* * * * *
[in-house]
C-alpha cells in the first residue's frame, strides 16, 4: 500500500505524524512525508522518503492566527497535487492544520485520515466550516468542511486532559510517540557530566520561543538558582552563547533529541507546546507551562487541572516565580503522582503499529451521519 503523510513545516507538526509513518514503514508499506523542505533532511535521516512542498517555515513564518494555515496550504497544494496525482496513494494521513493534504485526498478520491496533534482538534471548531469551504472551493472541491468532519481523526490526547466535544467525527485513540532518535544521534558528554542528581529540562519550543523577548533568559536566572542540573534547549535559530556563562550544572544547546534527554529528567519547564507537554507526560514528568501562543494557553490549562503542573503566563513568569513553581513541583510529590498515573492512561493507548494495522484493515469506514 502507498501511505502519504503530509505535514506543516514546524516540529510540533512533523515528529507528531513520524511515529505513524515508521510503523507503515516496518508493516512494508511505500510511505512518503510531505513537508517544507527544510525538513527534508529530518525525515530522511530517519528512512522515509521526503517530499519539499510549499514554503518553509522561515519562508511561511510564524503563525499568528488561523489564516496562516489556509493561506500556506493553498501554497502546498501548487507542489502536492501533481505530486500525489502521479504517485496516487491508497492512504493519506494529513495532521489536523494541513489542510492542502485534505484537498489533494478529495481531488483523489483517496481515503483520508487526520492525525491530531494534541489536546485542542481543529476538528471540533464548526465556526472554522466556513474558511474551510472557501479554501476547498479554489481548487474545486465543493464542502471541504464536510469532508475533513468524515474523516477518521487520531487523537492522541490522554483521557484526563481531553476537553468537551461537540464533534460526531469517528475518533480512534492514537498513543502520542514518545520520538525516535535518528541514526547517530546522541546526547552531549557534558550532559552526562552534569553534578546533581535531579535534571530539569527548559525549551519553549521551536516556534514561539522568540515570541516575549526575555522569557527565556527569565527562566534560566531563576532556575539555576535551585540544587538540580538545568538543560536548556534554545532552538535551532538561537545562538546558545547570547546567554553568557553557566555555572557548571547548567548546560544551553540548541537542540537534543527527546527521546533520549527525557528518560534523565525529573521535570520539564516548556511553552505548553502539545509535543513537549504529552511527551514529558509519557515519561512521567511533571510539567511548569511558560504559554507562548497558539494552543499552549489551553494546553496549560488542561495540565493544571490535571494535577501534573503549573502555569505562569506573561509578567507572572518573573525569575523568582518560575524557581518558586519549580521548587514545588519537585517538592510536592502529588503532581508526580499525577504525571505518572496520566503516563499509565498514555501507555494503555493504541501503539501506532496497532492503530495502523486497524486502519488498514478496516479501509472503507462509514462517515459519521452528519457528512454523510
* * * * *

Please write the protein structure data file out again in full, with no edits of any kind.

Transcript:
[in-house]
C-alpha cells in the first residue's frame, strides 16, 4: 500500500505524524512525508522518503492566527497535487492544520485520515466550516468542511486532559510517540557530566520561543538558582552563547533529541507546546507551562487541572516565580503522582503499529451521519 503523510513545516507538526509513518514503514508499506523542505533532511535521516512542498517555515513564518494555515496550504497544494496525482496513494494521513493534504485526498478520491496533534482538534471548531469551504472551493472541491468532519481523526490526547466535544467525527485513540532518535544521534558528554542528581529540562519550543523577548533568559536566572542540573534547549535559530556563562550544572544547546534527554529528567519547564507537554507526560514528568501562543494557553490549562503542573503566563513568569513553581513541583510529590498515573492512561493507548494495522484493515469506514 502507498501511505502519504503530509505535514506543516514546524516540529510540533512533523515528529507528531513520524511515529505513524515508521510503523507503515516496518508493516512494508511505500510511505512518503510531505513537508517544507527544510525538513527534508529530518525525515530522511530517519528512512522515509521526503517530499519539499510549499514554503518553509522561515519562508511561511510564524503563525499568528488561523489564516496562516489556509493561506500556506493553498501554497502546498501548487507542489502536492501533481505530486500525489502521479504517485496516487491508497492512504493519506494529513495532521489536523494541513489542510492542502485534505484537498489533494478529495481531488483523489483517496481515503483520508487526520492525525491530531494534541489536546485542542481543529476538528471540533464548526465556526472554522466556513474558511474551510472557501479554501476547498479554489481548487474545486465543493464542502471541504464536510469532508475533513468524515474523516477518521487520531487523537492522541490522554483521557484526563481531553476537553468537551461537540464533534460526531469517528475518533480512534492514537498513543502520542514518545520520538525516535535518528541514526547517530546522541546526547552531549557534558550532559552526562552534569553534578546533581535531579535534571530539569527548559525549551519553549521551536516556534514561539522568540515570541516575549526575555522569557527565556527569565527562566534560566531563576532556575539555576535551585540544587538540580538545568538543560536548556534554545532552538535551532538561537545562538546558545547570547546567554553568557553557566555555572557548571547548567548546560544551553540548541537542540537534543527527546527521546533520549527525557528518560534523565525529573521535570520539564516548556511553552505548553502539545509535543513537549504529552511527551514529558509519557515519561512521567511533571510539567511548569511558560504559554507562548497558539494552543499552549489551553494546553496549560488542561495540565493544571490535571494535577501534573503549573502555569505562569506573561509578567507572572518573573525569575523568582518560575524557581518558586519549580521548587514545588519537585517538592510536592502529588503532581508526580499525577504525571505518572496520566503516563499509565498514555501507555494503555493504541501503539501506532496497532492503530495502523486497524486502519488498514478496516479501509472503507462509514462517515459519521452528519457528512454523510